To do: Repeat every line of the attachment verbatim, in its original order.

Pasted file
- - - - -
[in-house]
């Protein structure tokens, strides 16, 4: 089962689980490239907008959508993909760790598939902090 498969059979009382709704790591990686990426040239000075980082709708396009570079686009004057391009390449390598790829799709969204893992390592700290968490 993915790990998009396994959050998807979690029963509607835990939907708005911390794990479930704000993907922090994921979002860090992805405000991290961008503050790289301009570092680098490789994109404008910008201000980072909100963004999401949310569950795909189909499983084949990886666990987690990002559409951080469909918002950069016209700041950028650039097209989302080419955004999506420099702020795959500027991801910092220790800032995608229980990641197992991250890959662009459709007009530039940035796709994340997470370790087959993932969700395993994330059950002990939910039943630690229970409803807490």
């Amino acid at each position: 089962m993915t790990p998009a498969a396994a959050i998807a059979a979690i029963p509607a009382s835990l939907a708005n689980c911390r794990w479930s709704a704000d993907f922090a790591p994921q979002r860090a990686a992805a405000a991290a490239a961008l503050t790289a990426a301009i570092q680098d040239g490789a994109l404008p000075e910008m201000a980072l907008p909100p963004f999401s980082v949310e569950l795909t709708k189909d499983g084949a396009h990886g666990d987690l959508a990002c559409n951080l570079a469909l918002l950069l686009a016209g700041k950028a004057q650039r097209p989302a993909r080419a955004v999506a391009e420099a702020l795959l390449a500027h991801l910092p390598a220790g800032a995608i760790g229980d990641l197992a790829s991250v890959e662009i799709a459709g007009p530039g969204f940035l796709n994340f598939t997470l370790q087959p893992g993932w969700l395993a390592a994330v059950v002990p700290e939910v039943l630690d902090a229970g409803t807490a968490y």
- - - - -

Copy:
[in-house]
């Protein structure tokens, strides 16, 4: 089962689980490239907008959508993909760790598939902090 498969059979009382709704790591990686990426040239000075980082709708396009570079686009004057391009390449390598790829799709969204893992390592700290968490 993915790990998009396994959050998807979690029963509607835990939907708005911390794990479930704000993907922090994921979002860090992805405000991290961008503050790289301009570092680098490789994109404008910008201000980072909100963004999401949310569950795909189909499983084949990886666990987690990002559409951080469909918002950069016209700041950028650039097209989302080419955004999506420099702020795959500027991801910092220790800032995608229980990641197992991250890959662009459709007009530039940035796709994340997470370790087959993932969700395993994330059950002990939910039943630690229970409803807490």
């Amino acid at each position: 089962m993915t790990p998009a498969a396994a959050i998807a059979a979690i029963p509607a009382s835990l939907a708005n689980c911390r794990w479930s709704a704000d993907f922090a790591p994921q979002r860090a990686a992805a405000a991290a490239a961008l503050t790289a990426a301009i570092q680098d040239g490789a994109l404008p000075e910008m201000a980072l907008p909100p963004f999401s980082v949310e569950l795909t709708k189909d499983g084949a396009h990886g666990d987690l959508a990002c559409n951080l570079a469909l918002l950069l686009a016209g700041k950028a004057q650039r097209p989302a993909r080419a955004v999506a391009e420099a702020l795959l390449a500027h991801l910092p390598a220790g800032a995608i760790g229980d990641l197992a790829s991250v890959e662009i799709a459709g007009p530039g969204f940035l796709n994340f598939t997470l370790q087959p893992g993932w969700l395993a390592a994330v059950v002990p700290e939910v039943l630690d902090a229970g409803t807490a968490y």